PC market sees proportionate response to Covid-19

Microsoft Surface Book 3
Microsoft Surface Book 3

The decline in desktop PC sales is a direct consequence of the move to home working, says Billy MacInnes

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Billy

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4 December 2020 | 0

The shift to notebooks in the PC industry is nothing new. They’ve been outselling desktops for quite some time. As Canalys research director Rushabh Doshi, told me back in August, the proportion of desktops sold to notebooks worldwide “has been fairly stable for the past few years at 3:7”.

The big story now is that the balance is tilting even more in favour of notebooks. As Doshi put it over three months ago, “we now see a shift towards notebooks with the proportion of desktops being 1:4 in Q2 2020”.

That’s a 170% increase from 2.33 notebooks for every desktop sold to 4:1. The latest predictions from IDC for Q4 2020 and the whole of 2021 reinforce that view, with expectations of notebooks outselling desktops by just under 3:1 in 2020.

 

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According to IDC, notebook sales will increase by 26.4% this quarter while desktops will decline by 17.3%. For the whole of 2021, IDC expects notebooks to grow by 3.2% but the decline in PC sales will continue.

It’s interesting that IDC predicts steady sales of around 150 million notebooks and PCs a year into the commercial sector up until the end of 2024. Given the big shift to remote workforces during the Covid-19 pandemic and the desire of many workers to continue working from home when it ends, there must be a suspicion that notebooks could outsell desktops by an even greater margin.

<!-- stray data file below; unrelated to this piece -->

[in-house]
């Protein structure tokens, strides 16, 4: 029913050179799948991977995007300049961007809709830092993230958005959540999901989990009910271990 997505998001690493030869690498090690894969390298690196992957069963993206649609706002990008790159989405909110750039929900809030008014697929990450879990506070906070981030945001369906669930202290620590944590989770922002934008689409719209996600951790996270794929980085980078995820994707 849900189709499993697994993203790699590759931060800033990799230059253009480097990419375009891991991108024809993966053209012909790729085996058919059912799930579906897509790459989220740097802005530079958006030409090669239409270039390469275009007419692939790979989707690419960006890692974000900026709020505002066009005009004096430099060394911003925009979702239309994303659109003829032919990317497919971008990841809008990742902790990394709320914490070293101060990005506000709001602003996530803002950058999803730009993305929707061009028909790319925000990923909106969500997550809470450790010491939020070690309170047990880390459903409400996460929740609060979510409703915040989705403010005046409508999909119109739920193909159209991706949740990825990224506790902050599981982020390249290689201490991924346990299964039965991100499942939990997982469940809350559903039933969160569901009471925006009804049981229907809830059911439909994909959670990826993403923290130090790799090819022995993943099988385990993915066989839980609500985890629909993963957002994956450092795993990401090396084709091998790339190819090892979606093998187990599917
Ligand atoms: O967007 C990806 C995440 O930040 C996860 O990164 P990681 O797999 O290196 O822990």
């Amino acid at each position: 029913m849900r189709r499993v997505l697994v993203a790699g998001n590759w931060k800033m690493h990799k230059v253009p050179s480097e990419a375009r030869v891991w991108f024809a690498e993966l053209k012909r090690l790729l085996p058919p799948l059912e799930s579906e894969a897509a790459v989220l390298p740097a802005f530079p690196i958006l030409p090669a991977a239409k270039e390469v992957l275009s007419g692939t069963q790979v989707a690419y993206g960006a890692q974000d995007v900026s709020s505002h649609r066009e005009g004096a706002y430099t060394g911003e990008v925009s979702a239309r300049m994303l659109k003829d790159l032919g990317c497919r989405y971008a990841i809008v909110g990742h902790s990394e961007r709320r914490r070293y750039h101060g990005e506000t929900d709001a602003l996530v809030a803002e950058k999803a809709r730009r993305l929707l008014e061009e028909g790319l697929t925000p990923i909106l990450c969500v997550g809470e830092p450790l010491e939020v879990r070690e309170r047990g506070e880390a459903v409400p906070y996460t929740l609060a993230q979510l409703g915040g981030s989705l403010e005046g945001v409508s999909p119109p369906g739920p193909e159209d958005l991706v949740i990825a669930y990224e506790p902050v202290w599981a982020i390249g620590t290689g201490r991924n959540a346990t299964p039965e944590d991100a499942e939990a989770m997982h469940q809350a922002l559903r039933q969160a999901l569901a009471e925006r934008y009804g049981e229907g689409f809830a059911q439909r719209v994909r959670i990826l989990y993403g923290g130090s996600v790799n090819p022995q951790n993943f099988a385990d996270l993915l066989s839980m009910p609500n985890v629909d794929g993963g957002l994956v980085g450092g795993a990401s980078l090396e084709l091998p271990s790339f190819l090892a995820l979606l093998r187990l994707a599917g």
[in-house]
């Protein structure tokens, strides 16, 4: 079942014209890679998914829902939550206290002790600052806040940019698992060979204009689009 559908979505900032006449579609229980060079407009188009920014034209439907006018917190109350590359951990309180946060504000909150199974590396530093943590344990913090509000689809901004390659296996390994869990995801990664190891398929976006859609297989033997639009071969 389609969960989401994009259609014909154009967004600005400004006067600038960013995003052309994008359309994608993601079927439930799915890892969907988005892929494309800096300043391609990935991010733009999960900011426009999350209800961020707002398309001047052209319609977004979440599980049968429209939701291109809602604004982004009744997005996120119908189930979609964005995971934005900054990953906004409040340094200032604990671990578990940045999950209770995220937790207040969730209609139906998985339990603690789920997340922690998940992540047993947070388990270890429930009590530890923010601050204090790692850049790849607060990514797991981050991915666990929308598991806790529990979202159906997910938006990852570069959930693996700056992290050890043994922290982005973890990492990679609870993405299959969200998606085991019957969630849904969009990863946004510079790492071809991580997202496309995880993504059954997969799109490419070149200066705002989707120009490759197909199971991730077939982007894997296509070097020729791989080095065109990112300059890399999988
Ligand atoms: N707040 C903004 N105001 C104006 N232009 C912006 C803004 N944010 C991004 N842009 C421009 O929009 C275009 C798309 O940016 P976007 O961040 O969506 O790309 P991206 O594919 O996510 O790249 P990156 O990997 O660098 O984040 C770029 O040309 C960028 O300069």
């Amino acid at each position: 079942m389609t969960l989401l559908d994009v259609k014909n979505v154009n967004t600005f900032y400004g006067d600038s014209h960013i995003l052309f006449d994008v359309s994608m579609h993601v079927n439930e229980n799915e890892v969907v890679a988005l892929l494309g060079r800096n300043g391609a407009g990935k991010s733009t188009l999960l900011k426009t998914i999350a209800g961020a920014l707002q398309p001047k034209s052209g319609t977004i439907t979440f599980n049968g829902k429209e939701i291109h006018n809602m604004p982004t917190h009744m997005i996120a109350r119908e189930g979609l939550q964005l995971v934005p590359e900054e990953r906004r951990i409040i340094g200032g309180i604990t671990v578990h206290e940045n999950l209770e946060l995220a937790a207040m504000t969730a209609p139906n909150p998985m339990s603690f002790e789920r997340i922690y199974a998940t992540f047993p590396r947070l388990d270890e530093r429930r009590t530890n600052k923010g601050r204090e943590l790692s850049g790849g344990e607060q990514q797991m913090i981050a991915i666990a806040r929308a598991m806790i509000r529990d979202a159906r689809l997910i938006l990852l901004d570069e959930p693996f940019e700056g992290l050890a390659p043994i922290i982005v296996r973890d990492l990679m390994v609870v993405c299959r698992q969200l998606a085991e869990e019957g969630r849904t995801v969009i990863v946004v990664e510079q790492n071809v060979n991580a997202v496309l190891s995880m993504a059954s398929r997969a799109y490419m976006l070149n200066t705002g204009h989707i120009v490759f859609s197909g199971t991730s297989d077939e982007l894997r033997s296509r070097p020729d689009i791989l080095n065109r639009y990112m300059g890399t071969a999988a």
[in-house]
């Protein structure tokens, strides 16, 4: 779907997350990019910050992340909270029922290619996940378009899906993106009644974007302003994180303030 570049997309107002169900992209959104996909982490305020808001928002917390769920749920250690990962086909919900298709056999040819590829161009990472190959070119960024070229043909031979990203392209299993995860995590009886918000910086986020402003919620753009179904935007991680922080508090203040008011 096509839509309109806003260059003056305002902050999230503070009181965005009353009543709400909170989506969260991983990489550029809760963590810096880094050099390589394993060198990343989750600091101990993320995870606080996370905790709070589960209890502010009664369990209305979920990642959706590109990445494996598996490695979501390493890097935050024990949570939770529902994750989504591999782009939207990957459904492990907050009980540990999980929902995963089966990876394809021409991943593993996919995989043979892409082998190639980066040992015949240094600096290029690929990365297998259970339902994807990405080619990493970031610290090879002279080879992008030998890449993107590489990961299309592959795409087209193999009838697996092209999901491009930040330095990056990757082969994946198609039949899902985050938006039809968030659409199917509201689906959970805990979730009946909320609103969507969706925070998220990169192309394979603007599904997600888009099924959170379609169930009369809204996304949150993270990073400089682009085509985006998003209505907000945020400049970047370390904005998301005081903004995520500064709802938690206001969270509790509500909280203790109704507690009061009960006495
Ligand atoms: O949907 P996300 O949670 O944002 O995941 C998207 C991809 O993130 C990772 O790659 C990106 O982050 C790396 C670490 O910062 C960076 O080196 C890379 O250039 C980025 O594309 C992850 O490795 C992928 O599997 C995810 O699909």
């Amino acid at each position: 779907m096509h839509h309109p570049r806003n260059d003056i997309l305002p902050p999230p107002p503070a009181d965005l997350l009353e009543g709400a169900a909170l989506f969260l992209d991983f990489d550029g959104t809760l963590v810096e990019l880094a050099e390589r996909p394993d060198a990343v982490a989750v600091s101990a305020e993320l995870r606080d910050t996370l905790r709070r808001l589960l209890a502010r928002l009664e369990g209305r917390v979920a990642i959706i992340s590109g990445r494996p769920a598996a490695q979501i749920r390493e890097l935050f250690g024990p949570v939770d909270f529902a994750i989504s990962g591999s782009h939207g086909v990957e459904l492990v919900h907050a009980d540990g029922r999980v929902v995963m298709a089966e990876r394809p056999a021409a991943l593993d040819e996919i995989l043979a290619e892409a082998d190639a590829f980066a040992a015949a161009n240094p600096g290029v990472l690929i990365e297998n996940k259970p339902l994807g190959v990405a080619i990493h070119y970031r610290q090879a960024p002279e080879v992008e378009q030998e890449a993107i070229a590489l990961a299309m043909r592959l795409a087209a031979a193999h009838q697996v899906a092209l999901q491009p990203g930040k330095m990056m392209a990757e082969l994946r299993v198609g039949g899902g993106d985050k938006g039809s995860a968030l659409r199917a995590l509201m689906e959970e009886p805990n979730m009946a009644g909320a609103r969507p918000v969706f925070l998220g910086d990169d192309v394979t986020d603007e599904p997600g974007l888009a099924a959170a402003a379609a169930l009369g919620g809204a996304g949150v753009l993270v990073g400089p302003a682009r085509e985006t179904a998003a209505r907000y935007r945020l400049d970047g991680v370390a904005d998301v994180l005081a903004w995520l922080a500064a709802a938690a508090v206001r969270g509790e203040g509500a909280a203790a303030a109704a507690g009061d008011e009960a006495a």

Bilocation

According to IDC, the ratio will climb from 2.86:1 in favour of notebooks in 2020 to 3.11:1 in 2024. I wonder if it might end up being higher. If remote working becomes a way of life for many employees, won’t it be make sense for businesses to replace many desktop PCs in their offices with notebooks that workers can use on the days they are onsite and at home?

The recent Techbeat and eir survey showed there was genuine enthusiasm among employees for some level of home working. As many as 46% of respondents said they would like to work from home for three or more days a week, compared to 42% for one or two days a week. Only 11% did not wish to work from home at all.

With so much anticipation of home working becoming a significant part of the working week, there’s something to be said for familiarity breeding content when it comes to the PCs they will end up using. If people become accustomed to working on notebooks at home, they will probably be happier to carry on using the same device when they go into work rather than have to adapt to something different.

And with home shipments increasing “as households inch towards one PC per person,” as IDC research manager Jitesh Ubrani puts it, isn’t it likely this will cause a corresponding shift away from desktops towards notebooks? After all, how many desktop PCs do you have room for in the house? While there’s an argument for one central desktop in the home, it’s hard to see how any other PCs would not be notebooks.

One last point, notebook sales were already outstripping desktop PCs before the rush to home working this year, so why would anyone think they won’t outsell desktops in higher numbers now that home working is here to stay?


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